‘Cover The Night’ occurred on 20 April, spurred by non-profit organization Invisible Children, to help bring attention to African warlord Joseph Kony. The movement, eight years in the making, reached its height of popularity last month when a video, summarizing the cause, went viral through social media.
With freedom of speech online, KONY 2012 experienced confrontation overnight, where the finances of the organization were called into question by an online blogger from eastern Canada. A subsequent scandal involving an alleged psychological breakdown of the creator of the video, Jason Russell, caused a further decline in support.
Six weeks later, the world watched with baited breath to see if the pre-planned ‘Cover the Night’ event would bring back a resurgence of KONY 2012. The organisation was hoping that putting up posters overnight would cause a sensation on Saturday morning, so that citizens and decision makers alike would see the dedication to the cause. Unfortunately, this did not occur.
Barely a poster could be seen in downtown Melbourne on Saturday morning, and that was just the tip of the support melting off the iceberg. Australia was one of the first areas to begin ‘Cover the Night’ because of time zones. Keeping an eye to social media, the most frequent tweet about the event was ‘is this still happening?’ alongside those who did not support it from the start, gloating or further stating how unworthy they thought the cause to be. The morning-after Twitter search of ‘Cover the Night’ produced the word ‘failure’ several times over, in response to the movement.
As for the mainstream news, there was also little to report on. Radio Netherlands followed movements in the United States, United Kingdom and The Netherlands. In London, out of the 6,000 people that promised to show via Facebook, only 50 appeared to act. Worse still, were the two people from Los Angeles who showed up to paint a KONY mural. One person had to hold the video camera while the other painted. The best effort was in Amsterdam when 100 people met up to poster the city after watching the original KONY video on the big screen.
Seattle Pi also reported low numbers of youth turning up to paper the local market. They, as well, reported a security guard following the group of teens around and ripping the posters down while they moved on to the next.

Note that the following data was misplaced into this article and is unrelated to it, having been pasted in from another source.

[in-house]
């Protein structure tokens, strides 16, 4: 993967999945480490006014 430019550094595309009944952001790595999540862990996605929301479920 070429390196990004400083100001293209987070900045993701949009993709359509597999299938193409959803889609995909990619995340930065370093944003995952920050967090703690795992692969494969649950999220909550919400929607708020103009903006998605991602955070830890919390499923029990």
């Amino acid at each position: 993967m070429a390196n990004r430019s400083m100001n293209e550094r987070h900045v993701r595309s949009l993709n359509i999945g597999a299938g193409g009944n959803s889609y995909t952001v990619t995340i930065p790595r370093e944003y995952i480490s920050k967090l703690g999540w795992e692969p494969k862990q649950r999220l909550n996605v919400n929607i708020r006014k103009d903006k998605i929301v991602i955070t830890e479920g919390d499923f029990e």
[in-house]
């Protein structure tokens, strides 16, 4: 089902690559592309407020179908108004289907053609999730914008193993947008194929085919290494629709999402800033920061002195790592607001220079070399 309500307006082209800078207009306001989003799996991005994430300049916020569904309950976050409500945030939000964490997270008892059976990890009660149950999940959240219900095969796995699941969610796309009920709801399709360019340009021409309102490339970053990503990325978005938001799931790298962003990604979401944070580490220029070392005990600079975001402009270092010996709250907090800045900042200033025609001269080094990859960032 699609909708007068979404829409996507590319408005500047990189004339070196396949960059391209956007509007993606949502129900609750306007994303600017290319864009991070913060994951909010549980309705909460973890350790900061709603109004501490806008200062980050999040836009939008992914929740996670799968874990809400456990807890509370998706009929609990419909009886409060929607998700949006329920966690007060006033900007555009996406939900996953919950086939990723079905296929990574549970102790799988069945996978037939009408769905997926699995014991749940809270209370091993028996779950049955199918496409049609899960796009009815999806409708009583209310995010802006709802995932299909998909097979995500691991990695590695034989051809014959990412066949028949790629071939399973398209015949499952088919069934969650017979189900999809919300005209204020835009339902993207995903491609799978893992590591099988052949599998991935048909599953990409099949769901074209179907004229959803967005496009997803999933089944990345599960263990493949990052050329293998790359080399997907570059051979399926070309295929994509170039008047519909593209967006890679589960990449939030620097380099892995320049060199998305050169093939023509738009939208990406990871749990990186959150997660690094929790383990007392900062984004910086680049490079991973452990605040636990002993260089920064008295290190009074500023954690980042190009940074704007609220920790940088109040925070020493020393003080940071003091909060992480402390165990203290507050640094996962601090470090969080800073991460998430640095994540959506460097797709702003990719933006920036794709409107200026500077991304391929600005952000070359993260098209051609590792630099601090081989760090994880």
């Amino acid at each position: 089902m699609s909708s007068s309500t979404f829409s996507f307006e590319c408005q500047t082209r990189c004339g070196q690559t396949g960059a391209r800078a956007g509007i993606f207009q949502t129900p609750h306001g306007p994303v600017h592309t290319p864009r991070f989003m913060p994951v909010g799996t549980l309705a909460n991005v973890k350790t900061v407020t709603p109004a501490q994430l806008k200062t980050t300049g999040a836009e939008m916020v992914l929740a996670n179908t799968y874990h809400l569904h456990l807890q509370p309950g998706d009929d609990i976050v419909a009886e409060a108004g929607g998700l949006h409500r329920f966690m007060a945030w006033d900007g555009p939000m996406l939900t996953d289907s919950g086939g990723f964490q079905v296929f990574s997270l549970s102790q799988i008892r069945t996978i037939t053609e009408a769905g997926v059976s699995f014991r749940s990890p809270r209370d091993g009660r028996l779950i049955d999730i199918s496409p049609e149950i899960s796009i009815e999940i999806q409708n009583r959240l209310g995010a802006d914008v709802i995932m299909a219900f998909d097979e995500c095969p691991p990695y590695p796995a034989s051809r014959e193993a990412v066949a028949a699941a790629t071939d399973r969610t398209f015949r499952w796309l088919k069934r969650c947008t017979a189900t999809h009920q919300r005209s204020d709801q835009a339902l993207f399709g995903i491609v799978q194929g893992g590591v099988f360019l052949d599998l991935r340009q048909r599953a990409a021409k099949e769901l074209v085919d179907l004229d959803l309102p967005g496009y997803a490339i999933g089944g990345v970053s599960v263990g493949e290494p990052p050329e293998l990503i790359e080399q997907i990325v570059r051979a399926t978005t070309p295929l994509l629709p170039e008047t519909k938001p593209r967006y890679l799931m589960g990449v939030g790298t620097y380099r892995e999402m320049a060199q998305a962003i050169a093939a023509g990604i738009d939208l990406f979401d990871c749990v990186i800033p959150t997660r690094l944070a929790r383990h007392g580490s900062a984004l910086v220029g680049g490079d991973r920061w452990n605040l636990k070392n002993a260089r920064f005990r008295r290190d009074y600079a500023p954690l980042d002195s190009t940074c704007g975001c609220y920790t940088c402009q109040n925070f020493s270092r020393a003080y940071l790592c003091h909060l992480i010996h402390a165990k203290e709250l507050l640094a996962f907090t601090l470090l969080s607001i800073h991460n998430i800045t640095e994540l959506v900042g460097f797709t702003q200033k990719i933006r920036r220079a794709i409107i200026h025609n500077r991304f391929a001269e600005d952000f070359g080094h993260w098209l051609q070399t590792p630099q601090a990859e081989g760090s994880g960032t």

Finally, USA Today gave an account on the meeting in Washington D.C. where Jacob Acaye from Uganda, who is featured in the original video, was present; only 25 supporters came to clap as the ‘stop Kony’ banner was unfurled.
While this would seem disheartening to anyone, Invisible Children has not given up.
They released this video today, thanking everyone for their participation and planning the next event to take place on November 3rd. While it does not say exactly what the event is, it seems to be a concert or a party involving getting people together and dancing. There is a lot of time between now and then which the organization can use to rebuild their image and gain back the support they so quickly won and lost. This also poses the risk that everyone will forget, and the cause will go back to being supported by those who have been there from the beginning, before the KONY video.
Although this event has not been as successful as it seemed for the organisation, the phenomenon that is or was KONY 2012 has produced a change in information consumption among young people. While many jumped on board quickly after seeing the video, they were just as quick to read the criticisms and investigate what was going on within the company. The lack of support for ‘Cover the Night’ may be the result of more media literacy, or that citizen journalism is producing more powerful content. Bloggers, Tweeters and Facebookers were quick to research information and post their opinion on it so that others could make informed choices, whether they were in favour of or against the idea. Although it has not been the most positively viewed campaign it cannot be denied that KONY did make an impact on the online community by releasing one video.